• The Craft of Writing

    R1A - 002 | CCN: 20300

    Reimagining the Aesthetic: An Archeology of Aesthetic Philosophy

    Instructor: Megan Alvarado-Saggese & Marcos Cisneros

    4 Units

     This course aims to develop students’ critical thinking, reading, and

    writing skills through close analysis of works of literature, visual
    art, and philosophy. Moving between foundational texts from the
    history of aesthetic philosophy and contemporary works of art, this
    course will facilitate proficiency approaching visual, literary, and
    acoustic works. As such, students are expected to consider what close
    reading means when applied to a variety of aesthetic forms. As the
    first half of a year-long writing curriculum, we will focus on the
    development of exegetical writing. This means that a clear understanding of the courses’ texts is essential to successful essay

    Beginning with Kant, we will trace the development of crucial debates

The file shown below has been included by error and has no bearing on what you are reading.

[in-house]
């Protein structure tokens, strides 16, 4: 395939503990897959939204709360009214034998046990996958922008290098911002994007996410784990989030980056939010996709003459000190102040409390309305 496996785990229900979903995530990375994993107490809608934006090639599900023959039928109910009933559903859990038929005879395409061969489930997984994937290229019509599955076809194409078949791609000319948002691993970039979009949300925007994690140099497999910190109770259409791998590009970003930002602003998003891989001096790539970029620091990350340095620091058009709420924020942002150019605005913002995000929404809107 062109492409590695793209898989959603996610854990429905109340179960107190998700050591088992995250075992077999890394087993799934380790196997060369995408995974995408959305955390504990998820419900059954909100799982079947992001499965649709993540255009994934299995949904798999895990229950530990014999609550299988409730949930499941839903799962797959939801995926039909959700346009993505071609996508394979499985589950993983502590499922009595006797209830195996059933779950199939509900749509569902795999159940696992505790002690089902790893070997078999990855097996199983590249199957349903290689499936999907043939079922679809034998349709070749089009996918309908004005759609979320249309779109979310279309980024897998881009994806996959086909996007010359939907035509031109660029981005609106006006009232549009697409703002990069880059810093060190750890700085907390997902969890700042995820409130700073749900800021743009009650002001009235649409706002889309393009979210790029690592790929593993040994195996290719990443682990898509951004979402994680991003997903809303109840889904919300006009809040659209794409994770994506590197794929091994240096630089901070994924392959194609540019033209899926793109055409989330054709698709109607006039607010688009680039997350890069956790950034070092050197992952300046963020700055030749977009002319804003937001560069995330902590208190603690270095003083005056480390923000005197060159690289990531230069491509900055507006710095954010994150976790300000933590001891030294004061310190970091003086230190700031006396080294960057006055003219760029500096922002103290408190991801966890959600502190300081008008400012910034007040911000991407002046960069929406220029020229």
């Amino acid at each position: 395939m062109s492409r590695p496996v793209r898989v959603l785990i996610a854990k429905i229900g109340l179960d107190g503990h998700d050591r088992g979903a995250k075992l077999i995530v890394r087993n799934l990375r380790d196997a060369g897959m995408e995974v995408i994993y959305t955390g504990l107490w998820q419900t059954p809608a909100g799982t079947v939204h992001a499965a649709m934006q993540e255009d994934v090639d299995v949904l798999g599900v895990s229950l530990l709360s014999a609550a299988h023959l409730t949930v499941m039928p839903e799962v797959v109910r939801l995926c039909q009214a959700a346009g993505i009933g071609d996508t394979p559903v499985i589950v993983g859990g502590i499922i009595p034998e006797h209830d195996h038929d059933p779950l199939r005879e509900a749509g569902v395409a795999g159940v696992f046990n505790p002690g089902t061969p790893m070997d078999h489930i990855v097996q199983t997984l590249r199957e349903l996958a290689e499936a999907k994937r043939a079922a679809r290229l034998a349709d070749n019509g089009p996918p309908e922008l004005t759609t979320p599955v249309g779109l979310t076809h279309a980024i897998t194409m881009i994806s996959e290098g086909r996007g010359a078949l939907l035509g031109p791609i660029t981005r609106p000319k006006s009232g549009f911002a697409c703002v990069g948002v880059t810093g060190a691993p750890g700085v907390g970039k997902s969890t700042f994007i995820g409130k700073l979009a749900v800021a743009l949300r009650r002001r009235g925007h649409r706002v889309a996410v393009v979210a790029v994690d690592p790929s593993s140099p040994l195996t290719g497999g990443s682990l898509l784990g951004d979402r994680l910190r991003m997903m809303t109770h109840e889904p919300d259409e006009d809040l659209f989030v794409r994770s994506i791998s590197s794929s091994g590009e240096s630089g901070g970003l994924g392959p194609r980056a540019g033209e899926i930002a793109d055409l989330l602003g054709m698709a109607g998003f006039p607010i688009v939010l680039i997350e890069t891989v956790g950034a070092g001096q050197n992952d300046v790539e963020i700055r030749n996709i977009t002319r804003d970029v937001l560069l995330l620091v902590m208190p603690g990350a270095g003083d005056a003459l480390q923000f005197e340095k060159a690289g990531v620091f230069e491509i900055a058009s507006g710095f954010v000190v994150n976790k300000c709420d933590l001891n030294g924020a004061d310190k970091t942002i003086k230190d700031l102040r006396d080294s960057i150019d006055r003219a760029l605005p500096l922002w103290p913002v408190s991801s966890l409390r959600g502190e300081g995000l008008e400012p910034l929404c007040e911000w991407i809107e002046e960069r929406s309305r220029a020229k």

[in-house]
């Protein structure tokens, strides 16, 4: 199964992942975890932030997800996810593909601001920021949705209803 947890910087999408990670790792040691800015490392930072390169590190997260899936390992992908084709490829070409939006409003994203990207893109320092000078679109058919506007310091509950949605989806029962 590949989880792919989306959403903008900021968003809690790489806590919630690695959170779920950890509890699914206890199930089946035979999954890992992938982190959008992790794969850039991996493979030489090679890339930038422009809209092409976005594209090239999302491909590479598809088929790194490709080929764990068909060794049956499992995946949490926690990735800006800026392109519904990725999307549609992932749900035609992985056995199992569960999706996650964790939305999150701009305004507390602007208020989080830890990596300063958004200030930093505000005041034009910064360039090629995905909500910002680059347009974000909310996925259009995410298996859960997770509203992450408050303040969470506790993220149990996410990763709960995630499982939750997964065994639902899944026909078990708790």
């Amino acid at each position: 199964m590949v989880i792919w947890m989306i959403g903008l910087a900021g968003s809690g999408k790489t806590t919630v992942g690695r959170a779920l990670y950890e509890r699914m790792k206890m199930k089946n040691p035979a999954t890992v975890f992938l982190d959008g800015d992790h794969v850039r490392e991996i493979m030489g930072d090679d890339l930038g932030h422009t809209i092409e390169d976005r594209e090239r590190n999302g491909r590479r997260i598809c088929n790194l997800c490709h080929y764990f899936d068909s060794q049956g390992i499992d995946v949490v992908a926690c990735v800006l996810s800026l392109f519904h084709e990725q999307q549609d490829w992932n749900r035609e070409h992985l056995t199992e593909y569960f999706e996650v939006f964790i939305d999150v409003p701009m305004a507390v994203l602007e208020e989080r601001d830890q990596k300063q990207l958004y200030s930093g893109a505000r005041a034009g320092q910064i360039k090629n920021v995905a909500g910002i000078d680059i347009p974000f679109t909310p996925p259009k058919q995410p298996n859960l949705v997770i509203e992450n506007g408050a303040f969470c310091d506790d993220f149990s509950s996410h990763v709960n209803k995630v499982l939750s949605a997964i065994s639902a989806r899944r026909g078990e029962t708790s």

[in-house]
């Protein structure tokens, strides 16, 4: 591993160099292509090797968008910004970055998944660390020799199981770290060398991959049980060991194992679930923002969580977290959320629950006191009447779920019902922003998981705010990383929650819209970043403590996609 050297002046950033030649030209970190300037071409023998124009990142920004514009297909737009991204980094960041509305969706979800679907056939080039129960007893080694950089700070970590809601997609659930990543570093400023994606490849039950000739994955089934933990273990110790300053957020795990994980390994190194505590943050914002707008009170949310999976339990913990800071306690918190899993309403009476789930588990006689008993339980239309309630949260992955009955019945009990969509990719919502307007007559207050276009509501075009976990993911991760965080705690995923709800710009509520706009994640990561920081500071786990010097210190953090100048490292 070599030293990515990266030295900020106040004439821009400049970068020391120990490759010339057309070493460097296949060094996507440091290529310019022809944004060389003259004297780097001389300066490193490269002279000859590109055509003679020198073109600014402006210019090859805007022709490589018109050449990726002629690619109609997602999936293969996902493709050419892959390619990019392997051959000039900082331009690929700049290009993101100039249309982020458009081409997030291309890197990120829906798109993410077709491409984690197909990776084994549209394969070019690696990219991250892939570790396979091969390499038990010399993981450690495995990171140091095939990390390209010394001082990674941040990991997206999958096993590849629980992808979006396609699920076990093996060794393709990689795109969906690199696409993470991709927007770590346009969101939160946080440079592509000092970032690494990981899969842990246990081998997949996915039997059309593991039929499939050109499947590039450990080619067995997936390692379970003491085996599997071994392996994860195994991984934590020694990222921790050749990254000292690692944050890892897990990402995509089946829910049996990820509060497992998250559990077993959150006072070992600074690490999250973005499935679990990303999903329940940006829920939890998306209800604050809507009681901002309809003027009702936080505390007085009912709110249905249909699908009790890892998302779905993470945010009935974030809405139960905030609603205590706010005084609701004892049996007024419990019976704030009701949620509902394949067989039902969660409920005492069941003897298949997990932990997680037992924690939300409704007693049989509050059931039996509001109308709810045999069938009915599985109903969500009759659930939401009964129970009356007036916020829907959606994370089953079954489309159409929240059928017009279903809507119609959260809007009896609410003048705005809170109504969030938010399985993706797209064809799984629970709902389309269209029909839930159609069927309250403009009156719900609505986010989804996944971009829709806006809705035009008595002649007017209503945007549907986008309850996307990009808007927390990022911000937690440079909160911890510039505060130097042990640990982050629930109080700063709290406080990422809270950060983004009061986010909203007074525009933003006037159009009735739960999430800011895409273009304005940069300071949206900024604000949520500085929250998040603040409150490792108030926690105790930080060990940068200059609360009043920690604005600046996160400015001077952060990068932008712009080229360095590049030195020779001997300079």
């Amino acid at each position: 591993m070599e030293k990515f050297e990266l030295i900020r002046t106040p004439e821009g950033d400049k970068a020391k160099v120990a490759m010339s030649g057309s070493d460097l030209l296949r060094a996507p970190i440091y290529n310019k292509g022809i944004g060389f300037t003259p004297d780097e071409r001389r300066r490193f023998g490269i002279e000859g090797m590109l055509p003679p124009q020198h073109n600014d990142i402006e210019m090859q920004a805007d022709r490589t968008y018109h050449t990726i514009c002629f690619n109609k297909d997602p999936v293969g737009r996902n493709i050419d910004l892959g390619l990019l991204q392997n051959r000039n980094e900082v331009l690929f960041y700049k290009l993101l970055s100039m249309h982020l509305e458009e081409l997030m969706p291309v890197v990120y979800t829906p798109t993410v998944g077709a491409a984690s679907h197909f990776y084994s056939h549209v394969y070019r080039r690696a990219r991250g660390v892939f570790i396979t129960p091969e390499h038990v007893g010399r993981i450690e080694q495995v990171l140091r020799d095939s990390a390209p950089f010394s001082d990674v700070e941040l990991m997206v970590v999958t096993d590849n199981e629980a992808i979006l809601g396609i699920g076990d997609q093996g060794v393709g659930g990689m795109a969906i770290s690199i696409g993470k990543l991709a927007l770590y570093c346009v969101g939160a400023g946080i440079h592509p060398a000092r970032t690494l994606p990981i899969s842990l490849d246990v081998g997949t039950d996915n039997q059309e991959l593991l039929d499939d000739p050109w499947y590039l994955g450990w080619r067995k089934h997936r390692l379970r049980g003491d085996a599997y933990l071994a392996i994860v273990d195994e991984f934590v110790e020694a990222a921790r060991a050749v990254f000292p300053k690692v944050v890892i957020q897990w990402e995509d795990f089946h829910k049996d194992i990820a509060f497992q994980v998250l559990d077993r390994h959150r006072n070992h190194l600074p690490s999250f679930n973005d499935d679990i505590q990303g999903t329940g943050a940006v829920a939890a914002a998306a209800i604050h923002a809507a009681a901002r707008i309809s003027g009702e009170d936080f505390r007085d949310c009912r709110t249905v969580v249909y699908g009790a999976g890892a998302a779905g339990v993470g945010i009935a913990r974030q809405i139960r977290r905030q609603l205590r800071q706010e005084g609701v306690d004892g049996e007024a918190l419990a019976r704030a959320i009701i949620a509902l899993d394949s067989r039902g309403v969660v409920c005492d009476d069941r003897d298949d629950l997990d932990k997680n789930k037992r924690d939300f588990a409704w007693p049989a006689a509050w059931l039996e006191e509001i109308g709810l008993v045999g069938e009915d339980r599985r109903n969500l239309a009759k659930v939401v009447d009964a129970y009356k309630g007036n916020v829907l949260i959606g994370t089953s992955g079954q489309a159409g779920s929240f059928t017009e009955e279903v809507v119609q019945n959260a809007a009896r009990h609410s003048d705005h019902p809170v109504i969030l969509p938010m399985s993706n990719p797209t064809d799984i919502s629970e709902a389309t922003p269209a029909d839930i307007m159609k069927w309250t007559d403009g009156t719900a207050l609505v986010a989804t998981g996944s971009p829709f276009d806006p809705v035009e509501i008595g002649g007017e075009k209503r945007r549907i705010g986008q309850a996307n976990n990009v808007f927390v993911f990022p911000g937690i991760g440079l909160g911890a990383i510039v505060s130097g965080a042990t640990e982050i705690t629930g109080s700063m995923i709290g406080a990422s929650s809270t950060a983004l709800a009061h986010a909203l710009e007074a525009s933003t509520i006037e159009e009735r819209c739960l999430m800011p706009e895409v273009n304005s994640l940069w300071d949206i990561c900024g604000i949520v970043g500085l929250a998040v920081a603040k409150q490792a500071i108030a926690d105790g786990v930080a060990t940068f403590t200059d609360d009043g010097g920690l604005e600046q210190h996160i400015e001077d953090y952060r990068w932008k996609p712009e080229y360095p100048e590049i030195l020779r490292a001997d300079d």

regarding the meaning, value, and power of aesthetics. While
    the term was only introduced by Alexander Baumgarten in the mid-18th
    century, the question as to whether aesthetics is a contribution or a
    hindrance to the republic has long preceded his categorization of the
    phenomena. The term "aesthetics," then, serves as a lens through which to consider larger questions of subjectivity, community, and
    politics. While the readings will largely trace the thinking of French
    and German aesthetic philosophy, we will pair these canonical texts
    with contemporary works of art and literature, demonstrating the
    persistence of these seminal debates.